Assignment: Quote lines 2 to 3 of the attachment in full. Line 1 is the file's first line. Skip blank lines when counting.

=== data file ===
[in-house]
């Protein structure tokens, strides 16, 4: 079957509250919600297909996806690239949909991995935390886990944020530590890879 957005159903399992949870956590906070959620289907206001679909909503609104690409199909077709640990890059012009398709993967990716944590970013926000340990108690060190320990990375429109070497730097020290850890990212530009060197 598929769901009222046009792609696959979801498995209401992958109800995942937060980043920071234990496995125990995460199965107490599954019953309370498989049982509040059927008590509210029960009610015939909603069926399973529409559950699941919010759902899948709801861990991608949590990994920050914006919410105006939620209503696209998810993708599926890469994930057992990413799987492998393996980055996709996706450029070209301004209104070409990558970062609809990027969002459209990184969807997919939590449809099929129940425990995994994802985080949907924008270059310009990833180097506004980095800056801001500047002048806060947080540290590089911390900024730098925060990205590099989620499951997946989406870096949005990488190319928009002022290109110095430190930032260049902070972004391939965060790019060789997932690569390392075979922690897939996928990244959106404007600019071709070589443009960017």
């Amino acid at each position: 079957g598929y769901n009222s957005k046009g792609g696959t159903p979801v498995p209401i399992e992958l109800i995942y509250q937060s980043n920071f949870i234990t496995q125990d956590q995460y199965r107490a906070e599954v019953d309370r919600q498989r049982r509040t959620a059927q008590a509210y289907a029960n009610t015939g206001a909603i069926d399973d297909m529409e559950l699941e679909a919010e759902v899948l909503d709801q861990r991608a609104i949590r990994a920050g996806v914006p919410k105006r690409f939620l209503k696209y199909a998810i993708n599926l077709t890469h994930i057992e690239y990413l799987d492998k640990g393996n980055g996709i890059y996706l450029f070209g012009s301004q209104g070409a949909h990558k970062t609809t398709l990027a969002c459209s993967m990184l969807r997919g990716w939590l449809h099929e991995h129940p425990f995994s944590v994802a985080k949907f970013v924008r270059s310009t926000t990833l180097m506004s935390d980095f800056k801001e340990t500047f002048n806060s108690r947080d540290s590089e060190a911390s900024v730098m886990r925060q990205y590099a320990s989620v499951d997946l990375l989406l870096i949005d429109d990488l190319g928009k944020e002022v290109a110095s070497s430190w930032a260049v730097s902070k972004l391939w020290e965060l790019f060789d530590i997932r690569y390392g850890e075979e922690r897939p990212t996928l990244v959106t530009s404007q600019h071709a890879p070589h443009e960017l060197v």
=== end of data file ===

């Protein structure tokens, strides 16, 4: 079957509250919600297909996806690239949909991995935390886990944020530590890879 957005159903399992949870956590906070959620289907206001679909909503609104690409199909077709640990890059012009398709993967990716944590970013926000340990108690060190320990990375429109070497730097020290850890990212530009060197 598929769901009222046009792609696959979801498995209401992958109800995942937060980043920071234990496995125990995460199965107490599954019953309370498989049982509040059927008590509210029960009610015939909603069926399973529409559950699941919010759902899948709801861990991608949590990994920050914006919410105006939620209503696209998810993708599926890469994930057992990413799987492998393996980055996709996706450029070209301004209104070409990558970062609809990027969002459209990184969807997919939590449809099929129940425990995994994802985080949907924008270059310009990833180097506004980095800056801001500047002048806060947080540290590089911390900024730098925060990205590099989620499951997946989406870096949005990488190319928009002022290109110095430190930032260049902070972004391939965060790019060789997932690569390392075979922690897939996928990244959106404007600019071709070589443009960017």
């Amino acid at each position: 079957g598929y769901n009222s957005k046009g792609g696959t159903p979801v498995p209401i399992e992958l109800i995942y509250q937060s980043n920071f949870i234990t496995q125990d956590q995460y199965r107490a906070e599954v019953d309370r919600q498989r049982r509040t959620a059927q008590a509210y289907a029960n009610t015939g206001a909603i069926d399973d297909m529409e559950l699941e679909a919010e759902v899948l909503d709801q861990r991608a609104i949590r990994a920050g996806v914006p919410k105006r690409f939620l209503k696209y199909a998810i993708n599926l077709t890469h994930i057992e690239y990413l799987d492998k640990g393996n980055g996709i890059y996706l450029f070209g012009s301004q209104g070409a949909h990558k970062t609809t398709l990027a969002c459209s993967m990184l969807r997919g990716w939590l449809h099929e991995h129940p425990f995994s944590v994802a985080k949907f970013v924008r270059s310009t926000t990833l180097m506004s935390d980095f800056k801001e340990t500047f002048n806060s108690r947080d540290s590089e060190a911390s900024v730098m886990r925060q990205y590099a320990s989620v499951d997946l990375l989406l870096i949005d429109d990488l190319g928009k944020e002022v290109a110095s070497s430190w930032a260049v730097s902070k972004l391939w020290e965060l790019f060789d530590i997932r690569y390392g850890e075979e922690r897939p990212t996928l990244v959106t530009s404007q600019h071709a890879p070589h443009e960017l060197v």